There is an official policy of being consistent in an article. Technical and scientific subjects cross borders. Steel behaves the same in Europe and the US and in Japan. Georgewilliamherbert (talk) 03:25, 11 March 2010 (UTC)

Glacis and mantlet[edit]

I find this edit a bit odd. The heaviest armour generally is on the glacis or mantlet of a tank. The remaining armour comprises the turret front (which sometimes is the heaviest), and the front belly (the antitank gunner's sweet spot on a cresting vehicle, which generally is not). Ergbert, can you explain the edit? Michael Z. 2006-12-16 00:31 Z

Non sequitour![edit]

> Electrically charged armour is a recent development in the UK by the Defence Science and Technology Laboratory. A vehicle is fitted with two thin shells, separated by insulating material. The outer shell holds an enormous electrical charge, while the inner shell is a ground. If an incoming HEAT jet penetrates the outer shell and forms a bridge between the shells, the electrical energy discharges through the jet <

Some shaped charge warheads use glass material for the cone insert, not the usual copper, so they are not conducting and thus nullify electromagnetic armour. It is not worth the money developing this tech if it is so easily defeated. 23:03, 22 September 2007 (UTC)

Electrically charged armour?[edit]

Per the Reactive armour article, electrically charged armour (rightly electric armour, electric reactive armour or electromagnetic reactive armour) is a sub-set of Reactive Armour, thus that portion could probably be removed from this article or merged with the Reactive armour article, without losing the topic entirely. Just losing a little weight from this article. The link from the Reactive Armour section to the Reactive armour main article should suffice. So, who wants to do the honors of cleaning this up? Assuming that's non-controversial. Feel free to post a note when it's done. Mgmirkin 06:56, 17 October 2007 (UTC)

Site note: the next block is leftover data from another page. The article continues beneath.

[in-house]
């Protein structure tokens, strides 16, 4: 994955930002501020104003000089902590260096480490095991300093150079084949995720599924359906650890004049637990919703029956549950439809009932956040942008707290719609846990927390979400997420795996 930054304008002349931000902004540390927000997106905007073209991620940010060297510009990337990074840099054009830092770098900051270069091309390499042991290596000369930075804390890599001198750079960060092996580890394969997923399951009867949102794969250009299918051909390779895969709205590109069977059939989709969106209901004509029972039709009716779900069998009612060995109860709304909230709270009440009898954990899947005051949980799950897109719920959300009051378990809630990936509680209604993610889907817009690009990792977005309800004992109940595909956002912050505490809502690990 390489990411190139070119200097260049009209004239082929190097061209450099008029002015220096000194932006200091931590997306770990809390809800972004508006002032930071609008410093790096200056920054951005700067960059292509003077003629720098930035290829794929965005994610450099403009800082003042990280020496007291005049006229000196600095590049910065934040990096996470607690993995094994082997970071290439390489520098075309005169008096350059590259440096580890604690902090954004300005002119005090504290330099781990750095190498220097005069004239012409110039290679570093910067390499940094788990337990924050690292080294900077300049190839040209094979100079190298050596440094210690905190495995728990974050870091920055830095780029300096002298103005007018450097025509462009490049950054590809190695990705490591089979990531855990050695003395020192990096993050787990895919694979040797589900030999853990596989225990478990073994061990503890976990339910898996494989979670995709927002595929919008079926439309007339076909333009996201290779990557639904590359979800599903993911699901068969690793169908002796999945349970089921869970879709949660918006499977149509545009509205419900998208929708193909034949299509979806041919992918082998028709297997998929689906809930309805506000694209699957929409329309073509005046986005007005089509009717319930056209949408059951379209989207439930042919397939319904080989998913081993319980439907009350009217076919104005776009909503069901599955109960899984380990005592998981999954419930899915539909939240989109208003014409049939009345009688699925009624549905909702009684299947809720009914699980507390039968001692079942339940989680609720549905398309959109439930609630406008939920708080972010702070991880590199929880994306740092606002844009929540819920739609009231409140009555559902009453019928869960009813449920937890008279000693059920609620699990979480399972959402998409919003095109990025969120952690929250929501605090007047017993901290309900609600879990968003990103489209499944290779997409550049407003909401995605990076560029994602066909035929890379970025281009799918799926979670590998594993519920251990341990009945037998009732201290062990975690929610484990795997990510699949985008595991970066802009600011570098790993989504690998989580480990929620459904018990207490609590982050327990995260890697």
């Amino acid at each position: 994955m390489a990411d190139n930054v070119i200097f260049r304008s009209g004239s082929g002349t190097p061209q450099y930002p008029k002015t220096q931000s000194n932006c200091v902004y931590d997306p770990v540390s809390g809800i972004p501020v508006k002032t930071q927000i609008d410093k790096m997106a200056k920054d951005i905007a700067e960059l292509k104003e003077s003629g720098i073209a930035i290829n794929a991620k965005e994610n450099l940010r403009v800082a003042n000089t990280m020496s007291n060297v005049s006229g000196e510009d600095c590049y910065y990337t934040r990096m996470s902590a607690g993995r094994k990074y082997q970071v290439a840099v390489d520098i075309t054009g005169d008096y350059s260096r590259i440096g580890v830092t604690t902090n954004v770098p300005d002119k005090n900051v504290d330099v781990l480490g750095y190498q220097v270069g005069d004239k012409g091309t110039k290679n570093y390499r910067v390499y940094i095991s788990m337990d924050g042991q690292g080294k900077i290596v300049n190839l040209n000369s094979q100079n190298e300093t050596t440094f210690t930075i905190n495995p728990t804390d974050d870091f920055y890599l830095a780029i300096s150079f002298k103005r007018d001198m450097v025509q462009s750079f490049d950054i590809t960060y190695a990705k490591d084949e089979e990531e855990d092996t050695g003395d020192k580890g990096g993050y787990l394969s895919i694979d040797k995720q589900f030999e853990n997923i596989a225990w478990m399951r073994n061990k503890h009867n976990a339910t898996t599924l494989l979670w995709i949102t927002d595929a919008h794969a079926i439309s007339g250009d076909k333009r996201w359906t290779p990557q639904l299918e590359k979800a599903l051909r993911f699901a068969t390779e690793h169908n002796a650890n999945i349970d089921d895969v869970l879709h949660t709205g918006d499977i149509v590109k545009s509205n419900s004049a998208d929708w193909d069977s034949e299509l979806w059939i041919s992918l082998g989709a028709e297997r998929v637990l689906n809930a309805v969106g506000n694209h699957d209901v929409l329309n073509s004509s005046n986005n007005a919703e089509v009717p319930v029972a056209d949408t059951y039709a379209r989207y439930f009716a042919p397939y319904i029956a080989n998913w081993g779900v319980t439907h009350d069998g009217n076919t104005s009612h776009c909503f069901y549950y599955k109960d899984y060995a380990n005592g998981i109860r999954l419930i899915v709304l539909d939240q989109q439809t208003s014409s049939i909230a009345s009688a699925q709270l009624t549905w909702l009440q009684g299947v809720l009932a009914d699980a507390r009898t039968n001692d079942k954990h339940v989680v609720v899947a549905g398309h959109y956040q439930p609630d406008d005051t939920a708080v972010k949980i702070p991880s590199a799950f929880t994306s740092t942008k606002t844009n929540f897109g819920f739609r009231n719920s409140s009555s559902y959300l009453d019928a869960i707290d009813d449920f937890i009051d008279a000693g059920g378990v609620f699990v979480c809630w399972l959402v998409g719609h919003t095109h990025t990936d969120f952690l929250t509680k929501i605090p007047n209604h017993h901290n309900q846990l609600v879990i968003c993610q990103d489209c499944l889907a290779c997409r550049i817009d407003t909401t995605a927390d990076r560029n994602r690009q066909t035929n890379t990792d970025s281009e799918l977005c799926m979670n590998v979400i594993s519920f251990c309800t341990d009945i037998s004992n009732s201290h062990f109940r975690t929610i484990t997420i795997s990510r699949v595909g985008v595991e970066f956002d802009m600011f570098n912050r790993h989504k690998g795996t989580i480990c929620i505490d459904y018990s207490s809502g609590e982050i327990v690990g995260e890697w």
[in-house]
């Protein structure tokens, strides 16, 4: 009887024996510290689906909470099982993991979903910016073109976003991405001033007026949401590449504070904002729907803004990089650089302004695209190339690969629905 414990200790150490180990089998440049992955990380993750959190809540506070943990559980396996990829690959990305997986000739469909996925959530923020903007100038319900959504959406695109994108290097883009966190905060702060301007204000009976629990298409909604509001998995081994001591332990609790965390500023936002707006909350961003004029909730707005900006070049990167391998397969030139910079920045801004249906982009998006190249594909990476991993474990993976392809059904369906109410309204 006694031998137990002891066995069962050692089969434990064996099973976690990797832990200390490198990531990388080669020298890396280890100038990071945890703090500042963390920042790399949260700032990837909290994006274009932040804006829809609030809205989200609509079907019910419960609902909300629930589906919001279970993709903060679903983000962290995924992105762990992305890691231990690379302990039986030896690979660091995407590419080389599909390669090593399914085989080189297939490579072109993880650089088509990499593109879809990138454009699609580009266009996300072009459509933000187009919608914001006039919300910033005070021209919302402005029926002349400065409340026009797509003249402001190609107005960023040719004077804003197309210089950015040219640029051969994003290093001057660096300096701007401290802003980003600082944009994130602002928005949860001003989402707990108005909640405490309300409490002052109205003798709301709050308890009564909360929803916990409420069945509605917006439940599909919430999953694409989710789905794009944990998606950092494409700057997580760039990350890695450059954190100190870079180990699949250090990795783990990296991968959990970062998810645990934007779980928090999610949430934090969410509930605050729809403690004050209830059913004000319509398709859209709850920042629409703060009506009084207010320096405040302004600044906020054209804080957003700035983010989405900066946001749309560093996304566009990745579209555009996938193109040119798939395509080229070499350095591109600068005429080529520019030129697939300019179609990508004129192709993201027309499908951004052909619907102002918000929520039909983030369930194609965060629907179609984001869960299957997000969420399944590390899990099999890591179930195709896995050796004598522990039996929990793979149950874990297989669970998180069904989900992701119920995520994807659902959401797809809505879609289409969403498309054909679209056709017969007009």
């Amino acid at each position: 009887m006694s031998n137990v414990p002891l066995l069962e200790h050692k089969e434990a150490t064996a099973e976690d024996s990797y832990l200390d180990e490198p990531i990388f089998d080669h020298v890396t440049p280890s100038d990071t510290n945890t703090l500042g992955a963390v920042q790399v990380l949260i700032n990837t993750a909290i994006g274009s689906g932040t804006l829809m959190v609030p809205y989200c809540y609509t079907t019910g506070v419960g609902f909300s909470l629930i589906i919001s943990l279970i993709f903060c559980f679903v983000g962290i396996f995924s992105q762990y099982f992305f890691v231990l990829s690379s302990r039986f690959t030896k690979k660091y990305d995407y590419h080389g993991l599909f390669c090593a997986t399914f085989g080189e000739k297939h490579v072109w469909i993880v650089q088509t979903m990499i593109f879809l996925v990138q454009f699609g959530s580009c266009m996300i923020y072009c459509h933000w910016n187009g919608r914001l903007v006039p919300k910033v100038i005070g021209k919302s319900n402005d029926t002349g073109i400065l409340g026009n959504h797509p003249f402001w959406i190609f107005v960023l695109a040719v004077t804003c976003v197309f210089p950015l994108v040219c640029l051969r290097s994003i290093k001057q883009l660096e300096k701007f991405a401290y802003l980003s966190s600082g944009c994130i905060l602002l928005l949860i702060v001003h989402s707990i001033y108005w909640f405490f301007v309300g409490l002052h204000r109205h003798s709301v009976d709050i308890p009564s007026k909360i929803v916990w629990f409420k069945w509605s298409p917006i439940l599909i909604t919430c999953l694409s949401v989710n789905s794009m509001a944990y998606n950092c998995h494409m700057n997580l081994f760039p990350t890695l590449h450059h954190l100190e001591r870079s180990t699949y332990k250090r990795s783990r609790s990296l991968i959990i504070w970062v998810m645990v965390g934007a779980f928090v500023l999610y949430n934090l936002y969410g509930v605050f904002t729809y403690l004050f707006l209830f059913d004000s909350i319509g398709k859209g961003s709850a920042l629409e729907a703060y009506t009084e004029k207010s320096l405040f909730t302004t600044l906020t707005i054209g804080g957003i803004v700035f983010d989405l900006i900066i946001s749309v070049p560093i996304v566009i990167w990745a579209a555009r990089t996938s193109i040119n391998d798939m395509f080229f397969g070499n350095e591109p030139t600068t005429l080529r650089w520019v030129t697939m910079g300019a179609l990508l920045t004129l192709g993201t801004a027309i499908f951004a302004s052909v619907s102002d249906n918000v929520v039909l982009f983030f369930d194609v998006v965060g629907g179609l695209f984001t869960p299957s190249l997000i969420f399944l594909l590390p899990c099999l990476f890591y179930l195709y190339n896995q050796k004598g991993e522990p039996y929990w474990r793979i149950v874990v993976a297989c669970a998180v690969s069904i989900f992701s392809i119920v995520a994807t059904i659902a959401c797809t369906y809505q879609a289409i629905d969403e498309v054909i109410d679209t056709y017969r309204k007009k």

Electric charged armour is kind of reactive but doesnt cause any actual reaction, mostly just closes an electrical circuit to damage the fuse. Its more like spaced armour; still kind of unique but not enough to deserve a whole article. I vote to leave it there... Webwat (talk)

Armour alloys[edit]

It would be nice to meniton there what was the typical composition of alloys used for (tank) armour construction for ww1, ww2 and soviet T-60. It meas typical composition of metal armour before some composites, boron ceramic and such hi-tech materials were invented. Was it just Hi carbon steel, or hi alloy (chromium, nikel... ?) What was the typical mechanical properties such as tensil strength of typical armour plate? German tanks has forged panzer plates welded together but soviet tanks has molten turret. What was the difference between these different armours? If someone say that "this warhead penetrate 1000mm of steel armour" what people should think? It means steel plate of tensill strenght 500MPa 1000MPa or 2000MPa? —Preceding unsigned comment added by ProkopHapala (talkcontribs) 12:55, 19 October 2008 (UTC)

Sloped Armour - check ?[edit]

The "Sloped Armour" section says:

"it encloses less volume with less material"

Shouldn't this be "it encloses more volume with less material" ? Darkman101 (talk) 16:02, 8 October 2011 (UTC)

I don't think so. Maybe "it encloses more area with less material".Dino246 (talk) 07:41, 10 October 2011 (UTC)

Slat Armour[edit]

The explanation for how cage armour functions does not match the explanation in the main "Slat Armour" article. Edit? — Preceding unsigned comment added by (talk) 16:30, 17 February 2012 (UTC)